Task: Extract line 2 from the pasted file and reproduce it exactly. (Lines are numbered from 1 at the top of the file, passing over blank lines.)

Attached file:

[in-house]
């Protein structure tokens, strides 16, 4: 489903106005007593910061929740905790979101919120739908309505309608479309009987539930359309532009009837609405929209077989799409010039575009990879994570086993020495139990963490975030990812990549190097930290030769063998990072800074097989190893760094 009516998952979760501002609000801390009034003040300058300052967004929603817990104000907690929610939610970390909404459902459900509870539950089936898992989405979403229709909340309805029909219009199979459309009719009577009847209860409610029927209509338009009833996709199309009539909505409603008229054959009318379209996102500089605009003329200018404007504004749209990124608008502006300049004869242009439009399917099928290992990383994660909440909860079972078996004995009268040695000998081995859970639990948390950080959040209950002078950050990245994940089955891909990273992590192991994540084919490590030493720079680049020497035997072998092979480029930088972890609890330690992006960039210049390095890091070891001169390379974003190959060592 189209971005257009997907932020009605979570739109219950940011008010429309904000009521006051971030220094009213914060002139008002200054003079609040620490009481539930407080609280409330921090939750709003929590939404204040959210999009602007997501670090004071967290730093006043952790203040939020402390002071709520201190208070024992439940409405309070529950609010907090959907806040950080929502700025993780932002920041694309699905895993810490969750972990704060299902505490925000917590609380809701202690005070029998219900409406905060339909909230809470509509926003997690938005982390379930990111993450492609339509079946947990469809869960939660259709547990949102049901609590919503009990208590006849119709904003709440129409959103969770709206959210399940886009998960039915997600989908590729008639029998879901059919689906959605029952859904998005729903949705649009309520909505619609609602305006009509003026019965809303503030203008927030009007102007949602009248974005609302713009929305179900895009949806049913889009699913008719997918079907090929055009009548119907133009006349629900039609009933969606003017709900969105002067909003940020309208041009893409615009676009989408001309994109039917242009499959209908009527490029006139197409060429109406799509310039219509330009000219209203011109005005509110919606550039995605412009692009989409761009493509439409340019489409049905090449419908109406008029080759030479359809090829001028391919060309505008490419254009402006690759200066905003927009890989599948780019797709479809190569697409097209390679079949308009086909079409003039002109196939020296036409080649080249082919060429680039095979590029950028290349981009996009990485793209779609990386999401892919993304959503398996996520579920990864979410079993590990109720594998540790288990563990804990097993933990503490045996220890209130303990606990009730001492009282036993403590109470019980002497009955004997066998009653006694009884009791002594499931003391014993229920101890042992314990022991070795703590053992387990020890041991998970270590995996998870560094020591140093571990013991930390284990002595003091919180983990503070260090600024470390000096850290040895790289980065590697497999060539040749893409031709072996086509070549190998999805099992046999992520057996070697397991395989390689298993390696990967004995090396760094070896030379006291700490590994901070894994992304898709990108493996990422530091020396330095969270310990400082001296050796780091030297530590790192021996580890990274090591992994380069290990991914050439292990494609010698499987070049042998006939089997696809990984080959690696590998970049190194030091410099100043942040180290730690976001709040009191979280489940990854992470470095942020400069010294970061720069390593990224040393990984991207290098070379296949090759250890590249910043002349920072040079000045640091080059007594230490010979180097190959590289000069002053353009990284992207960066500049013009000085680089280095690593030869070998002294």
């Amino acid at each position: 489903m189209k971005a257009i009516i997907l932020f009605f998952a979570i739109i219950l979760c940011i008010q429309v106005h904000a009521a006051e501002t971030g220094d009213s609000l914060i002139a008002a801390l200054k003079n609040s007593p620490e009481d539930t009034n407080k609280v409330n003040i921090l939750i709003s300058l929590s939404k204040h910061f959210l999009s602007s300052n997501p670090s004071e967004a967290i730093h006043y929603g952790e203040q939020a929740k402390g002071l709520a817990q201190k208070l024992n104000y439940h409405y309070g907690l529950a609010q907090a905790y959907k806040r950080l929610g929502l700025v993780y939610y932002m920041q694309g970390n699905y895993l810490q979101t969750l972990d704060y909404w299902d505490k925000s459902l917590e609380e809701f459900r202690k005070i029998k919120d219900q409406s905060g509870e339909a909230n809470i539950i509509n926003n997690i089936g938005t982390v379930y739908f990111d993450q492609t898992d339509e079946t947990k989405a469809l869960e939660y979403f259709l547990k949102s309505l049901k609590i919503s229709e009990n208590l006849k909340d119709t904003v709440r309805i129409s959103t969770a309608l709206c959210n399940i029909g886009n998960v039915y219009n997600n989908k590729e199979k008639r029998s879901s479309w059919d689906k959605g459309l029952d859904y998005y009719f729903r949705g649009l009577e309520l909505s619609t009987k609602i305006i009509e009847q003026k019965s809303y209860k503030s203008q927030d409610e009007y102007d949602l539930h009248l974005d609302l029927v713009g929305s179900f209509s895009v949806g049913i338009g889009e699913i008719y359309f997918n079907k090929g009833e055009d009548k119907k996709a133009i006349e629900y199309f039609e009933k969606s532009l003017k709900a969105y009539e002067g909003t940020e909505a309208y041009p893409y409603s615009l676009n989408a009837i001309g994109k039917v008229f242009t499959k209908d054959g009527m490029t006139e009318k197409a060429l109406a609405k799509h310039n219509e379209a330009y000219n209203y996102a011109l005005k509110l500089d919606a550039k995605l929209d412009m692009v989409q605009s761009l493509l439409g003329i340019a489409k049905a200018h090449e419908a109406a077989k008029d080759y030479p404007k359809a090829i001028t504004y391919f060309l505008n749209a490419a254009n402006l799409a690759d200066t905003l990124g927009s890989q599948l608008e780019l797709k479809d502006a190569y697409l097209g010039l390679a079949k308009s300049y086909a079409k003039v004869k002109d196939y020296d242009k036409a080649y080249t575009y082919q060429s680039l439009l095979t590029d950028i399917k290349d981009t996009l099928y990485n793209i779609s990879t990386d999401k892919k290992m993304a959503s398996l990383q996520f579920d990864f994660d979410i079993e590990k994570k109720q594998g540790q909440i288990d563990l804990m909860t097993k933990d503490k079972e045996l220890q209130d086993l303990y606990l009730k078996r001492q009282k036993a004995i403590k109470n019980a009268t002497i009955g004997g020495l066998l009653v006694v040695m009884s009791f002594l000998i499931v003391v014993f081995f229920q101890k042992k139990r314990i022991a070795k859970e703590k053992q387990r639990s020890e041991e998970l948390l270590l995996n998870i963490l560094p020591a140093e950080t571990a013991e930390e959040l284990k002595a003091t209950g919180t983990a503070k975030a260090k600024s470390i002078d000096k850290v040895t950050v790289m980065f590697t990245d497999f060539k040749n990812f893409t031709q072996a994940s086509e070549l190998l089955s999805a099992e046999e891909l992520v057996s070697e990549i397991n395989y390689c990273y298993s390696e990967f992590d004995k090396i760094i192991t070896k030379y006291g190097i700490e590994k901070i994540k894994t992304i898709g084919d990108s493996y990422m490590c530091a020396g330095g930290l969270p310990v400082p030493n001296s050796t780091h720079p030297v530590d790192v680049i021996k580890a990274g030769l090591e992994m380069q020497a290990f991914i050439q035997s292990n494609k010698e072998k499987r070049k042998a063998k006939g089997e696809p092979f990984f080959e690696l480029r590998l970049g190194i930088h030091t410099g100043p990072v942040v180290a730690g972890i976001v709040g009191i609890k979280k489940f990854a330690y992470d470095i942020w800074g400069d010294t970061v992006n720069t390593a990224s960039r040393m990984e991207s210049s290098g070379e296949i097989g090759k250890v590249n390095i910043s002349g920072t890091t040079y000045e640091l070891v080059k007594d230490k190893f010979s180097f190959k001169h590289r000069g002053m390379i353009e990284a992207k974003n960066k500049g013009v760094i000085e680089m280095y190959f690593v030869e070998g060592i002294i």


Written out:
């Protein structure tokens, strides 16, 4: 489903106005007593910061929740905790979101919120739908309505309608479309009987539930359309532009009837609405929209077989799409010039575009990879994570086993020495139990963490975030990812990549190097930290030769063998990072800074097989190893760094 009516998952979760501002609000801390009034003040300058300052967004929603817990104000907690929610939610970390909404459902459900509870539950089936898992989405979403229709909340309805029909219009199979459309009719009577009847209860409610029927209509338009009833996709199309009539909505409603008229054959009318379209996102500089605009003329200018404007504004749209990124608008502006300049004869242009439009399917099928290992990383994660909440909860079972078996004995009268040695000998081995859970639990948390950080959040209950002078950050990245994940089955891909990273992590192991994540084919490590030493720079680049020497035997072998092979480029930088972890609890330690992006960039210049390095890091070891001169390379974003190959060592 189209971005257009997907932020009605979570739109219950940011008010429309904000009521006051971030220094009213914060002139008002200054003079609040620490009481539930407080609280409330921090939750709003929590939404204040959210999009602007997501670090004071967290730093006043952790203040939020402390002071709520201190208070024992439940409405309070529950609010907090959907806040950080929502700025993780932002920041694309699905895993810490969750972990704060299902505490925000917590609380809701202690005070029998219900409406905060339909909230809470509509926003997690938005982390379930990111993450492609339509079946947990469809869960939660259709547990949102049901609590919503009990208590006849119709904003709440129409959103969770709206959210399940886009998960039915997600989908590729008639029998879901059919689906959605029952859904998005729903949705649009309520909505619609609602305006009509003026019965809303503030203008927030009007102007949602009248974005609302713009929305179900895009949806049913889009699913008719997918079907090929055009009548119907133009006349629900039609009933969606003017709900969105002067909003940020309208041009893409615009676009989408001309994109039917242009499959209908009527490029006139197409060429109406799509310039219509330009000219209203011109005005509110919606550039995605412009692009989409761009493509439409340019489409049905090449419908109406008029080759030479359809090829001028391919060309505008490419254009402006690759200066905003927009890989599948780019797709479809190569697409097209390679079949308009086909079409003039002109196939020296036409080649080249082919060429680039095979590029950028290349981009996009990485793209779609990386999401892919993304959503398996996520579920990864979410079993590990109720594998540790288990563990804990097993933990503490045996220890209130303990606990009730001492009282036993403590109470019980002497009955004997066998009653006694009884009791002594499931003391014993229920101890042992314990022991070795703590053992387990020890041991998970270590995996998870560094020591140093571990013991930390284990002595003091919180983990503070260090600024470390000096850290040895790289980065590697497999060539040749893409031709072996086509070549190998999805099992046999992520057996070697397991395989390689298993390696990967004995090396760094070896030379006291700490590994901070894994992304898709990108493996990422530091020396330095969270310990400082001296050796780091030297530590790192021996580890990274090591992994380069290990991914050439292990494609010698499987070049042998006939089997696809990984080959690696590998970049190194030091410099100043942040180290730690976001709040009191979280489940990854992470470095942020400069010294970061720069390593990224040393990984991207290098070379296949090759250890590249910043002349920072040079000045640091080059007594230490010979180097190959590289000069002053353009990284992207960066500049013009000085680089280095690593030869070998002294």